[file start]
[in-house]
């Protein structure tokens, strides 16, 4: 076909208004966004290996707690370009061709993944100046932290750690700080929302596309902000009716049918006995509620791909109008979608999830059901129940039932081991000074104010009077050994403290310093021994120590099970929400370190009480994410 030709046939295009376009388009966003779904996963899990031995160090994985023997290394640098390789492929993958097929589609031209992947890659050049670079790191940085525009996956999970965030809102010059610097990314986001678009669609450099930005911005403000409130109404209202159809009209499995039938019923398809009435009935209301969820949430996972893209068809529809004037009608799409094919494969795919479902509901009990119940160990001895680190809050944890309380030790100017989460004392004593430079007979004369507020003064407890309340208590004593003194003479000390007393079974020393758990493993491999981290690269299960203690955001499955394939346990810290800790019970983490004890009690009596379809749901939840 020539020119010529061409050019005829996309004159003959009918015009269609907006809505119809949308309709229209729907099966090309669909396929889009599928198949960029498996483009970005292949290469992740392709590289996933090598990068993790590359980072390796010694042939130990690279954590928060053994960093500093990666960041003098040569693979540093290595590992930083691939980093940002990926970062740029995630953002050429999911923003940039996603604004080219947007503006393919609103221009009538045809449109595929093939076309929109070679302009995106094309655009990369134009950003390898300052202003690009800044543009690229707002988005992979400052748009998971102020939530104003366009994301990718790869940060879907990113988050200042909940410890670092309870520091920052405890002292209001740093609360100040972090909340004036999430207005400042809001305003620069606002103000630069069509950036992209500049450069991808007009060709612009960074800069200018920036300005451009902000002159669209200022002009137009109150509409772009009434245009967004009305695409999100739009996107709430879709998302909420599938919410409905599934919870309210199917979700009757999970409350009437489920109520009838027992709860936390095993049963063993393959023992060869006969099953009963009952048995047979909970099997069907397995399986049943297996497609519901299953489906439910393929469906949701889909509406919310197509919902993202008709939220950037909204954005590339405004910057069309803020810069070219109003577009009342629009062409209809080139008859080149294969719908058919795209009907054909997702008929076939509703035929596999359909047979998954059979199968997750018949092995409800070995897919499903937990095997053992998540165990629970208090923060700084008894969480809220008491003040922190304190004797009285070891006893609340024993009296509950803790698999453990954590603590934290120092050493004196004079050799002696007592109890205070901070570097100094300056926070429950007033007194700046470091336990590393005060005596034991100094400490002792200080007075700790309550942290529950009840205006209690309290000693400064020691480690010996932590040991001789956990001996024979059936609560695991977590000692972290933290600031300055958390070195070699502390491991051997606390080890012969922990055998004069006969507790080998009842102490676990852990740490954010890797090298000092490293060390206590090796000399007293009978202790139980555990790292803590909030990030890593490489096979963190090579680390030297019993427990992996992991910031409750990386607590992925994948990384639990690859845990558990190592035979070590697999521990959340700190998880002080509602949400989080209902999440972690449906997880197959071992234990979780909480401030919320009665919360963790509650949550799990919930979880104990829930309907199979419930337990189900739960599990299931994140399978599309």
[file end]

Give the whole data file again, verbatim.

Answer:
[in-house]
């Protein structure tokens, strides 16, 4: 076909208004966004290996707690370009061709993944100046932290750690700080929302596309902000009716049918006995509620791909109008979608999830059901129940039932081991000074104010009077050994403290310093021994120590099970929400370190009480994410 030709046939295009376009388009966003779904996963899990031995160090994985023997290394640098390789492929993958097929589609031209992947890659050049670079790191940085525009996956999970965030809102010059610097990314986001678009669609450099930005911005403000409130109404209202159809009209499995039938019923398809009435009935209301969820949430996972893209068809529809004037009608799409094919494969795919479902509901009990119940160990001895680190809050944890309380030790100017989460004392004593430079007979004369507020003064407890309340208590004593003194003479000390007393079974020393758990493993491999981290690269299960203690955001499955394939346990810290800790019970983490004890009690009596379809749901939840 020539020119010529061409050019005829996309004159003959009918015009269609907006809505119809949308309709229209729907099966090309669909396929889009599928198949960029498996483009970005292949290469992740392709590289996933090598990068993790590359980072390796010694042939130990690279954590928060053994960093500093990666960041003098040569693979540093290595590992930083691939980093940002990926970062740029995630953002050429999911923003940039996603604004080219947007503006393919609103221009009538045809449109595929093939076309929109070679302009995106094309655009990369134009950003390898300052202003690009800044543009690229707002988005992979400052748009998971102020939530104003366009994301990718790869940060879907990113988050200042909940410890670092309870520091920052405890002292209001740093609360100040972090909340004036999430207005400042809001305003620069606002103000630069069509950036992209500049450069991808007009060709612009960074800069200018920036300005451009902000002159669209200022002009137009109150509409772009009434245009967004009305695409999100739009996107709430879709998302909420599938919410409905599934919870309210199917979700009757999970409350009437489920109520009838027992709860936390095993049963063993393959023992060869006969099953009963009952048995047979909970099997069907397995399986049943297996497609519901299953489906439910393929469906949701889909509406919310197509919902993202008709939220950037909204954005590339405004910057069309803020810069070219109003577009009342629009062409209809080139008859080149294969719908058919795209009907054909997702008929076939509703035929596999359909047979998954059979199968997750018949092995409800070995897919499903937990095997053992998540165990629970208090923060700084008894969480809220008491003040922190304190004797009285070891006893609340024993009296509950803790698999453990954590603590934290120092050493004196004079050799002696007592109890205070901070570097100094300056926070429950007033007194700046470091336990590393005060005596034991100094400490002792200080007075700790309550942290529950009840205006209690309290000693400064020691480690010996932590040991001789956990001996024979059936609560695991977590000692972290933290600031300055958390070195070699502390491991051997606390080890012969922990055998004069006969507790080998009842102490676990852990740490954010890797090298000092490293060390206590090796000399007293009978202790139980555990790292803590909030990030890593490489096979963190090579680390030297019993427990992996992991910031409750990386607590992925994948990384639990690859845990558990190592035979070590697999521990959340700190998880002080509602949400989080209902999440972690449906997880197959071992234990979780909480401030919320009665919360963790509650949550799990919930979880104990829930309907199979419930337990189900739960599990299931994140399978599309």